Chariot ScreenshotChariot

Last Friday,
Ford bought shuttle-van startup Chariot
in an all-cash deal.
But the price wasn’t disclosed, so it wasn’t clear whether this
was a case of a distressed startup selling for a bargain-basement
price, or Ford paying a solid price for a strategic fit into
its long-term plans.

Turns out it was the latter.

Business Insider has since learned that the automaker paid $65
million, plus earnouts to make employees with stock options
whole. The startup had raised only one round of $3 million
after emerging from startup factory Y Combinator in 2015.

As one person familiar with the deal said, it definitely wasn’t
an acqui-hire, and investors are happy with how it came out.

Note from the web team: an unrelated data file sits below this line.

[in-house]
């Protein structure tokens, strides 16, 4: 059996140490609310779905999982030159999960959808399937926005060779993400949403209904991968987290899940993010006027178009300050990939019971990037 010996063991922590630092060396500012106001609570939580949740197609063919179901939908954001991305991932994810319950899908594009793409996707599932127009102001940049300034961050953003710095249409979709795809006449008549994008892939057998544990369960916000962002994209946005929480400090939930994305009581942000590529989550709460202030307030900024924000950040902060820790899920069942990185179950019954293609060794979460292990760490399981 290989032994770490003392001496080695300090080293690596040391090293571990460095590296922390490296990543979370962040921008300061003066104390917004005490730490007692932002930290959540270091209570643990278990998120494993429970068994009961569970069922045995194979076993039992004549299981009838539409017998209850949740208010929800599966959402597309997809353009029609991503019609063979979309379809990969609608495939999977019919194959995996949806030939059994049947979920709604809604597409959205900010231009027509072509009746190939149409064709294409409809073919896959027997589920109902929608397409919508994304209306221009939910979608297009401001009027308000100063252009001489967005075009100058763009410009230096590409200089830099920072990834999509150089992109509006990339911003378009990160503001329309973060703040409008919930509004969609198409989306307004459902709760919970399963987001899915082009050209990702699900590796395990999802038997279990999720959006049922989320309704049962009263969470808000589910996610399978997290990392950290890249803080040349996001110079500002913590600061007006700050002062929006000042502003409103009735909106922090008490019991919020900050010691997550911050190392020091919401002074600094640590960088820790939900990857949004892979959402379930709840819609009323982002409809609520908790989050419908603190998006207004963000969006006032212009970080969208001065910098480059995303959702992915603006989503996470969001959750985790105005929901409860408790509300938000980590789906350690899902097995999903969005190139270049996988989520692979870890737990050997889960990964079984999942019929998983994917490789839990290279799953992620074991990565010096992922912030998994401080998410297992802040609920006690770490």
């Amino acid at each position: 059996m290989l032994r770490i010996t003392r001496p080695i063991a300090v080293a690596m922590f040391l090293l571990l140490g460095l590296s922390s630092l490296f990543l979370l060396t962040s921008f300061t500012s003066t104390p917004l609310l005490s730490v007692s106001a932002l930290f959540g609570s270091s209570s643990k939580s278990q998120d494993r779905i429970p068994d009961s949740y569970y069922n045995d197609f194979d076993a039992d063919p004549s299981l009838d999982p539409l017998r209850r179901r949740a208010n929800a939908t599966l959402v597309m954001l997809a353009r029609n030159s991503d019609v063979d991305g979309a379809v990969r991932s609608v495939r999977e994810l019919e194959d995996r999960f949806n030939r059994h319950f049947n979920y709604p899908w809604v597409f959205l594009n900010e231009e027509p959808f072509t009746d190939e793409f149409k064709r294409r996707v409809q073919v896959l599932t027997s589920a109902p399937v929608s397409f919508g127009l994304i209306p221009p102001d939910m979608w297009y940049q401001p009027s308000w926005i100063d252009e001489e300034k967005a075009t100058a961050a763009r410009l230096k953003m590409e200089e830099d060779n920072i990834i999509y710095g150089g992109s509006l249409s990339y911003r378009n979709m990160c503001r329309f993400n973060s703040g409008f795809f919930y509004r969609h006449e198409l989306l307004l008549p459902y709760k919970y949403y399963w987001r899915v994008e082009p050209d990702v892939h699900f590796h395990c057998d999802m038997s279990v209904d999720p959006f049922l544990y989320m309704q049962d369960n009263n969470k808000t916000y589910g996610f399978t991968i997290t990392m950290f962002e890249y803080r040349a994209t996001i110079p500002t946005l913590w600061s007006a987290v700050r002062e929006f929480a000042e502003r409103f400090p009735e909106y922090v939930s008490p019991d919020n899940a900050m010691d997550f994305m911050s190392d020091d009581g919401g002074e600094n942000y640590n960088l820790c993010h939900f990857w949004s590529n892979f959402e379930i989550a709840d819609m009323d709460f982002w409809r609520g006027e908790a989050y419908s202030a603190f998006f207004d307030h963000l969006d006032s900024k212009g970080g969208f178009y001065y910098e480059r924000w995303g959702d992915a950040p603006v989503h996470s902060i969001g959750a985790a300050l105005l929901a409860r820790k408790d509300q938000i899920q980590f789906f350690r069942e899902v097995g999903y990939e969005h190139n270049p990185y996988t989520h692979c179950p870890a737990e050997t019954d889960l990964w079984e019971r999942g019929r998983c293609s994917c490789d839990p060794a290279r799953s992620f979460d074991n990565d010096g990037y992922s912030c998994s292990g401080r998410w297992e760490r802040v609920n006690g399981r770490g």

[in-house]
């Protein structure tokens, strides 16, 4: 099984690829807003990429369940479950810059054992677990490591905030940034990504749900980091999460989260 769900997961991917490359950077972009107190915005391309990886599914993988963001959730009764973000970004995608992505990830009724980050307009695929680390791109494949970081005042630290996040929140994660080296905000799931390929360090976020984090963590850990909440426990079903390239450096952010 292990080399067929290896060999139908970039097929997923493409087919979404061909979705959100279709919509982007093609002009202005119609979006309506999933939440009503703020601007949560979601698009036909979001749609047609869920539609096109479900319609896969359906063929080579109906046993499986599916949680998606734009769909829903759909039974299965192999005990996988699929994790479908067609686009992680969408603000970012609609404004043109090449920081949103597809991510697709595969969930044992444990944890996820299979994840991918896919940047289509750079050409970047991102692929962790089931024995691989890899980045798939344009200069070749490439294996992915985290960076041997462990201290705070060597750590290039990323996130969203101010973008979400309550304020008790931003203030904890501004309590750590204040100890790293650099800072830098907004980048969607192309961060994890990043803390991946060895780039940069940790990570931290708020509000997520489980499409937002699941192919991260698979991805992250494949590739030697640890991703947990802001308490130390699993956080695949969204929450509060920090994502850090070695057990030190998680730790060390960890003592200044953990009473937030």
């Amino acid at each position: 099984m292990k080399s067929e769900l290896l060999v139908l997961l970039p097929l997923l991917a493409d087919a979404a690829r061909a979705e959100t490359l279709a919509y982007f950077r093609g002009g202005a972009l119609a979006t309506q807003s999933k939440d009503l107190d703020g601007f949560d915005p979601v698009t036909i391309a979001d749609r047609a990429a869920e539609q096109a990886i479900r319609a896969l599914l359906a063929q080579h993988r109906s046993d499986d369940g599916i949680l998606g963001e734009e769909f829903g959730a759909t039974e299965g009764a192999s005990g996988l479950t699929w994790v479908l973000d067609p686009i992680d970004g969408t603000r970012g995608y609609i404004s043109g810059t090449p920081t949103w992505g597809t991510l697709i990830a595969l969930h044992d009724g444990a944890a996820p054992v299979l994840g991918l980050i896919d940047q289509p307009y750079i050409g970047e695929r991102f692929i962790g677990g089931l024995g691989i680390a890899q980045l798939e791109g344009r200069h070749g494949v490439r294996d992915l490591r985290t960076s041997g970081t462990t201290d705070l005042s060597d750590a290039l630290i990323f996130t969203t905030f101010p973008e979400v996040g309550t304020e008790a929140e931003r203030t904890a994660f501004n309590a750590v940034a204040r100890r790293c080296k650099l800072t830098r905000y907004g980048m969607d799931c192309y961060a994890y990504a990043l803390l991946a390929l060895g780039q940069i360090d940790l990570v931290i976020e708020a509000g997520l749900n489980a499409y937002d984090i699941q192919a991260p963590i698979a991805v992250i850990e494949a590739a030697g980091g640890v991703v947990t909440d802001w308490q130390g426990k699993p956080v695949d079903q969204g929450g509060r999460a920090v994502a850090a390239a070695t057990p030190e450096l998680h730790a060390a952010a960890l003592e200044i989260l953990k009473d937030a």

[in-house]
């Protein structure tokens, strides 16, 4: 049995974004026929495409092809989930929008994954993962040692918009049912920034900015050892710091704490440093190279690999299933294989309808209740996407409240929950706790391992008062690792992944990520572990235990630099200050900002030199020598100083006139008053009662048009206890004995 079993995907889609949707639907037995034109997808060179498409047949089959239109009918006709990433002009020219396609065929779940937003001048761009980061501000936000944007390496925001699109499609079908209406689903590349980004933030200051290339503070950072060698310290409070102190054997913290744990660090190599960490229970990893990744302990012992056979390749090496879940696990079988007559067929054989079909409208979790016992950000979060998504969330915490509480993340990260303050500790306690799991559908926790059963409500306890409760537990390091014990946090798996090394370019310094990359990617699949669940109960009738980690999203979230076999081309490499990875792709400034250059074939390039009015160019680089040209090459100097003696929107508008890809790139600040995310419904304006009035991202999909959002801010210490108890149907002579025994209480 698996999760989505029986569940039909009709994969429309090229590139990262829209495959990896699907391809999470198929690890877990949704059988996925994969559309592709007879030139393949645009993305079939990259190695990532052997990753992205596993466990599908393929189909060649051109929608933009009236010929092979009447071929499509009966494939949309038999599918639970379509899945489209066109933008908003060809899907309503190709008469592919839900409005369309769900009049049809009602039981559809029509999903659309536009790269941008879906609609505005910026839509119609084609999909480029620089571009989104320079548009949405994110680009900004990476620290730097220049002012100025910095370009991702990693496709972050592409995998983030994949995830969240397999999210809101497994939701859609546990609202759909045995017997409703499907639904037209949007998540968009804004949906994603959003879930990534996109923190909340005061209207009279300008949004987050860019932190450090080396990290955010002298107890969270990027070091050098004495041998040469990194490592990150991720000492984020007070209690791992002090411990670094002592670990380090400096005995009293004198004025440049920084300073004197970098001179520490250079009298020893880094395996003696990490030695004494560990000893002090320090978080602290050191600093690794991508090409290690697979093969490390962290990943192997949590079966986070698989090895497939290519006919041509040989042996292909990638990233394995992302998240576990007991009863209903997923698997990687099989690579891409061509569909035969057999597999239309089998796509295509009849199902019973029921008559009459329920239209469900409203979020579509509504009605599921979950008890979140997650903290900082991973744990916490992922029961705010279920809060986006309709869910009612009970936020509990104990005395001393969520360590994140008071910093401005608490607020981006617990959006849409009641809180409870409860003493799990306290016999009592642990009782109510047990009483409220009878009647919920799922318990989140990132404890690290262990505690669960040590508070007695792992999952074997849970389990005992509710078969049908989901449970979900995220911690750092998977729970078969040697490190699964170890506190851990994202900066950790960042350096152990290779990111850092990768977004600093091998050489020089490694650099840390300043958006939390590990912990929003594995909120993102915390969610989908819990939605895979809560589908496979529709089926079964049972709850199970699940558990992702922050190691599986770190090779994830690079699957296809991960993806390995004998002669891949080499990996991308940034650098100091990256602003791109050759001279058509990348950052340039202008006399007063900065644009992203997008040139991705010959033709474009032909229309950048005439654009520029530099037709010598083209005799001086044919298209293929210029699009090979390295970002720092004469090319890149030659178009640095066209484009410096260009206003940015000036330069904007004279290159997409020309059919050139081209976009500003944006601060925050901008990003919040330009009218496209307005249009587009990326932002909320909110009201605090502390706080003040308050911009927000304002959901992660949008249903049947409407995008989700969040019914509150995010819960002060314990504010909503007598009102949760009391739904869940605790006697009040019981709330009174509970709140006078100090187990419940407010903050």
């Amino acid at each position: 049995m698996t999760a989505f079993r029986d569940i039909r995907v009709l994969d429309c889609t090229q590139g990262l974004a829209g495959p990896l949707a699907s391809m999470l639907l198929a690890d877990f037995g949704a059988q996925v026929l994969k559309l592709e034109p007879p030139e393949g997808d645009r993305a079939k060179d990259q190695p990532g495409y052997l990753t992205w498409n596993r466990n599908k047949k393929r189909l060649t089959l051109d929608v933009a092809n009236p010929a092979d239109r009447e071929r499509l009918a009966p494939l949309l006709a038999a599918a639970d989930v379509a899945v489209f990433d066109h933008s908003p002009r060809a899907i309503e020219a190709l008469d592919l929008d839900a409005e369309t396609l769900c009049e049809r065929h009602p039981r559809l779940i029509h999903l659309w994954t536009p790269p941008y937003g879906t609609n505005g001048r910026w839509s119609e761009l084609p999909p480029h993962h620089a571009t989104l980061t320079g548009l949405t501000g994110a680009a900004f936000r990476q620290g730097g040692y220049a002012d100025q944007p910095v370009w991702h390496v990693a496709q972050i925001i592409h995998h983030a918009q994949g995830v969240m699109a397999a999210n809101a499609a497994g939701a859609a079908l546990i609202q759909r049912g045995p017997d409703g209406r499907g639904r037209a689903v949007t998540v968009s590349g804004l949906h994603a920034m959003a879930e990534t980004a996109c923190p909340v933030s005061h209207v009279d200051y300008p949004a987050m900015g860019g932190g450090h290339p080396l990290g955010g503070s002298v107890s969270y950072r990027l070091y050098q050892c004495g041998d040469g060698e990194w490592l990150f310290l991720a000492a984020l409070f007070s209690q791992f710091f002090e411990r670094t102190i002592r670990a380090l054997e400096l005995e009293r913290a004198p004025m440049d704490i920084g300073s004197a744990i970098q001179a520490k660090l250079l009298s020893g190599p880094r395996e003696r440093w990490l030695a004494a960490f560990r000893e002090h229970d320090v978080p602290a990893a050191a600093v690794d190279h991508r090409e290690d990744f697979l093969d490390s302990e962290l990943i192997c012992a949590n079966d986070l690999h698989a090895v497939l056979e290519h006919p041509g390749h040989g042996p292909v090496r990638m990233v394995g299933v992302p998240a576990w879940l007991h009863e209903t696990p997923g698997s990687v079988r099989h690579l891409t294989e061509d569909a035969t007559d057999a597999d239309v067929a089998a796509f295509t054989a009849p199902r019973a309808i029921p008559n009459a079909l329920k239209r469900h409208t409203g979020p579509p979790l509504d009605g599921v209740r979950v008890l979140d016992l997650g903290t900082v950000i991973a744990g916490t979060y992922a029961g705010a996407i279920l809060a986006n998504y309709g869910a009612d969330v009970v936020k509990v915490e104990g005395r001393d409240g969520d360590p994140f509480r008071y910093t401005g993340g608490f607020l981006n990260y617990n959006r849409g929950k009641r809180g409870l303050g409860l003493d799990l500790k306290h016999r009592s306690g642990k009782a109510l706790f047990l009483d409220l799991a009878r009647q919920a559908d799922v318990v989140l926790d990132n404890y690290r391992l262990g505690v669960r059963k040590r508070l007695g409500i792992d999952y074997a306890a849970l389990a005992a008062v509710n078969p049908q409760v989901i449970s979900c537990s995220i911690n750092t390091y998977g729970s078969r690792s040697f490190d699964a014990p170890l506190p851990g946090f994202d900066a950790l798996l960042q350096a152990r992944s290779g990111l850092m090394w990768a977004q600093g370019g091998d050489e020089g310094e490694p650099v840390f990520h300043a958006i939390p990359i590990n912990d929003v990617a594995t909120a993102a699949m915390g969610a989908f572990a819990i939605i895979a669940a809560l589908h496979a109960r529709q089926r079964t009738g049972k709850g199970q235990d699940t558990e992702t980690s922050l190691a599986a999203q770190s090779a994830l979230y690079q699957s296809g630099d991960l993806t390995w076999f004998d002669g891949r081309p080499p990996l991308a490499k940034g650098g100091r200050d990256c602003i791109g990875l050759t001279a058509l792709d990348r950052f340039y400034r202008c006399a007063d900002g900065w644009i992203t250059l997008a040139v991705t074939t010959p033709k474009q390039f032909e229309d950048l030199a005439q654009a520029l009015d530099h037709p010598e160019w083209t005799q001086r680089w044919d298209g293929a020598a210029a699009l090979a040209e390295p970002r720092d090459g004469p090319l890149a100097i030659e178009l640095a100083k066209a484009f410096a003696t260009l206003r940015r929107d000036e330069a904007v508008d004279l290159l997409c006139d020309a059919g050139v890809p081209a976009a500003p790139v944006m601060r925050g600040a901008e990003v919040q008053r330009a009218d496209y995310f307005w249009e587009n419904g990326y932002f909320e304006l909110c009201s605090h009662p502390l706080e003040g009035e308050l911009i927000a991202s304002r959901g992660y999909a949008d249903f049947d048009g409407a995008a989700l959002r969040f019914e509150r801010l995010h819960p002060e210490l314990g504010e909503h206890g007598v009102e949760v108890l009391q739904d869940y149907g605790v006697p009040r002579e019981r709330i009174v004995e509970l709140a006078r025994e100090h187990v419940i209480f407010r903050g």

Chariot offers beleaguered Bay Area commuters an alternative to
the overloaded mass-transit system. The startup uses 100 Ford
Transit 15-seat vans to serve 28 crowdsourced routes, according
to Ford. Currently, the routes are based on demand from riders,
but after the Ford acquisition, data algorithms will take over
and, Ford says, allow trips to be scheduled in real time.

Chariot CEO Ali Vahabzadeh previously told Business Insider that
the deal took shape over more than a year and half, then
accelerated in recent months.

In addition to the Chariot acquisition — the first by Ford
Smart Mobility, the company’s future-of-transportation unit — the
carmaker announced that it would collaborate with the
bike-sharing service Motivate in the Bay Area to integrate its
services into Ford’s FordPass app. Users will be able to access
pedal-powered transportation through Ford’s GoBike feature in
2018, when the service launches.

GM has also been making aggressive moves in the
transportation-tech space, investing $500 million in Lyft and
buying autonomous-car startup Cruise this year.

Chariot investors included SoftTech VC, Semil
Shah, Maven Ventures, Major League Baseball Ventures, and
Winklevoss Capital, among others.